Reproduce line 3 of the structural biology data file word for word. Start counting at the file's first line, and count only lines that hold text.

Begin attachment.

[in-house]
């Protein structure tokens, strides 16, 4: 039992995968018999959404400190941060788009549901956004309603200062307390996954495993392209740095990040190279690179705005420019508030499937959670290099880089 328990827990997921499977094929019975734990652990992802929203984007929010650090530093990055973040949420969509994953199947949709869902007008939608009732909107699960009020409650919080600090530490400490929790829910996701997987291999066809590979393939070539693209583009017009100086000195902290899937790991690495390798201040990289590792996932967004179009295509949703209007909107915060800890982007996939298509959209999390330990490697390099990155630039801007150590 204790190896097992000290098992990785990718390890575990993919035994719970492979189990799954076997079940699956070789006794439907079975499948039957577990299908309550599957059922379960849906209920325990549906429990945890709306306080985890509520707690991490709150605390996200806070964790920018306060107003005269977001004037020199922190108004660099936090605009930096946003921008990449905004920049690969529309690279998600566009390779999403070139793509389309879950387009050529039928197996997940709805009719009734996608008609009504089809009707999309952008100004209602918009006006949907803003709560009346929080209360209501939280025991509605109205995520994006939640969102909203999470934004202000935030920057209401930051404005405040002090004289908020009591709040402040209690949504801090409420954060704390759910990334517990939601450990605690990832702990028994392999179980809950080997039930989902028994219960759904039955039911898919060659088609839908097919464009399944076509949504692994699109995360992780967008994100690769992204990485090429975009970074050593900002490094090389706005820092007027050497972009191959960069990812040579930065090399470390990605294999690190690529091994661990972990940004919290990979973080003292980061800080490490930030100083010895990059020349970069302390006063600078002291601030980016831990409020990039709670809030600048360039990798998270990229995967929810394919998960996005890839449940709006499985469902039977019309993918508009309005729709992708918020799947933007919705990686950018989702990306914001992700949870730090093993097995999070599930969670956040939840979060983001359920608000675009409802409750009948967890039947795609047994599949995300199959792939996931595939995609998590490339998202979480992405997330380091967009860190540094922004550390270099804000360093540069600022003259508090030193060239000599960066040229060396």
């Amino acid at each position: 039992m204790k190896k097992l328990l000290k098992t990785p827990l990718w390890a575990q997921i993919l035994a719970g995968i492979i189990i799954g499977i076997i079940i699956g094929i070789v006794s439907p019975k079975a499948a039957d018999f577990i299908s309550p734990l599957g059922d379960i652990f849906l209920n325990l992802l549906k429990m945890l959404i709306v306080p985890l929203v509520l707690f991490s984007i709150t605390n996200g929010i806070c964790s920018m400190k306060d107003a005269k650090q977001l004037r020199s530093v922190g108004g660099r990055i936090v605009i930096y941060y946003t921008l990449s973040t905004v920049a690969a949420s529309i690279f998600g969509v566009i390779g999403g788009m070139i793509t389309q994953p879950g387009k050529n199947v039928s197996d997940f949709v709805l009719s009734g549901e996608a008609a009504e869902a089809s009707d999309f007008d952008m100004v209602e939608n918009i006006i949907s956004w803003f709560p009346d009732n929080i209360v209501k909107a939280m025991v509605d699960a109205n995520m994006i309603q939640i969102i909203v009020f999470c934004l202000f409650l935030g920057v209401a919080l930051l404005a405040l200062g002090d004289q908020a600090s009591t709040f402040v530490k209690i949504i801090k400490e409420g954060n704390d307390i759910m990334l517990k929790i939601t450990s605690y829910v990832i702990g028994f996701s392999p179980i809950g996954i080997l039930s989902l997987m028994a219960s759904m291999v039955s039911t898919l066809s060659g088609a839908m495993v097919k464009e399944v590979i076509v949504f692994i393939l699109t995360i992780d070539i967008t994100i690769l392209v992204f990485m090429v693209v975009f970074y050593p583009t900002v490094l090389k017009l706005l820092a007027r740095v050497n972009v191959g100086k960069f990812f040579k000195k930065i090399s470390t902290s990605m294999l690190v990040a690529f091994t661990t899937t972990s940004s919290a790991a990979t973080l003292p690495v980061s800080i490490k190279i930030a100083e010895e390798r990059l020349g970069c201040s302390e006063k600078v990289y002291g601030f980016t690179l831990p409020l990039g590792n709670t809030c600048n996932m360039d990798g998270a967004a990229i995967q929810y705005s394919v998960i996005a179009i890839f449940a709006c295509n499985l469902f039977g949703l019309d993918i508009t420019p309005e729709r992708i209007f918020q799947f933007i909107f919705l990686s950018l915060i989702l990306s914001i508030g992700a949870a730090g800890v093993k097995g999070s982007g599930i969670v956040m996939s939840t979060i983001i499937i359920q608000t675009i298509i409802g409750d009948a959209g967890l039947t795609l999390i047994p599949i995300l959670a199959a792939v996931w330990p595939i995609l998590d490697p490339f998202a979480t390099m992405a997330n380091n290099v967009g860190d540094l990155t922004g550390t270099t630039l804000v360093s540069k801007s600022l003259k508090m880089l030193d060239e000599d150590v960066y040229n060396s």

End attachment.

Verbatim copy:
């Amino acid at each position: 039992m204790k190896k097992l328990l000290k098992t990785p827990l990718w390890a575990q997921i993919l035994a719970g995968i492979i189990i799954g499977i076997i079940i699956g094929i070789v006794s439907p019975k079975a499948a039957d018999f577990i299908s309550p734990l599957g059922d379960i652990f849906l209920n325990l992802l549906k429990m945890l959404i709306v306080p985890l929203v509520l707690f991490s984007i709150t605390n996200g929010i806070c964790s920018m400190k306060d107003a005269k650090q977001l004037r020199s530093v922190g108004g660099r990055i936090v605009i930096y941060y946003t921008l990449s973040t905004v920049a690969a949420s529309i690279f998600g969509v566009i390779g999403g788009m070139i793509t389309q994953p879950g387009k050529n199947v039928s197996d997940f949709v709805l009719s009734g549901e996608a008609a009504e869902a089809s009707d999309f007008d952008m100004v209602e939608n918009i006006i949907s956004w803003f709560p009346d009732n929080i209360v209501k909107a939280m025991v509605d699960a109205n995520m994006i309603q939640i969102i909203v009020f999470c934004l202000f409650l935030g920057v209401a919080l930051l404005a405040l200062g002090d004289q908020a600090s009591t709040f402040v530490k209690i949504i801090k400490e409420g954060n704390d307390i759910m990334l517990k929790i939601t450990s605690y829910v990832i702990g028994f996701s392999p179980i809950g996954i080997l039930s989902l997987m028994a219960s759904m291999v039955s039911t898919l066809s060659g088609a839908m495993v097919k464009e399944v590979i076509v949504f692994i393939l699109t995360i992780d070539i967008t994100i690769l392209v992204f990485m090429v693209v975009f970074y050593p583009t900002v490094l090389k017009l706005l820092a007027r740095v050497n972009v191959g100086k960069f990812f040579k000195k930065i090399s470390t902290s990605m294999l690190v990040a690529f091994t661990t899937t972990s940004s919290a790991a990979t973080l003292p690495v980061s800080i490490k190279i930030a100083e010895e390798r990059l020349g970069c201040s302390e006063k600078v990289y002291g601030f980016t690179l831990p409020l990039g590792n709670t809030c600048n996932m360039d990798g998270a967004a990229i995967q929810y705005s394919v998960i996005a179009i890839f449940a709006c295509n499985l469902f039977g949703l019309d993918i508009t420019p309005e729709r992708i209007f918020q799947f933007i909107f919705l990686s950018l915060i989702l990306s914001i508030g992700a949870a730090g800890v093993k097995g999070s982007g599930i969670v956040m996939s939840t979060i983001i499937i359920q608000t675009i298509i409802g409750d009948a959209g967890l039947t795609l999390i047994p599949i995300l959670a199959a792939v996931w330990p595939i995609l998590d490697p490339f998202a979480t390099m992405a997330n380091n290099v967009g860190d540094l990155t922004g550390t270099t630039l804000v360093s540069k801007s600022l003259k508090m880089l030193d060239e000599d150590v960066y040229n060396s």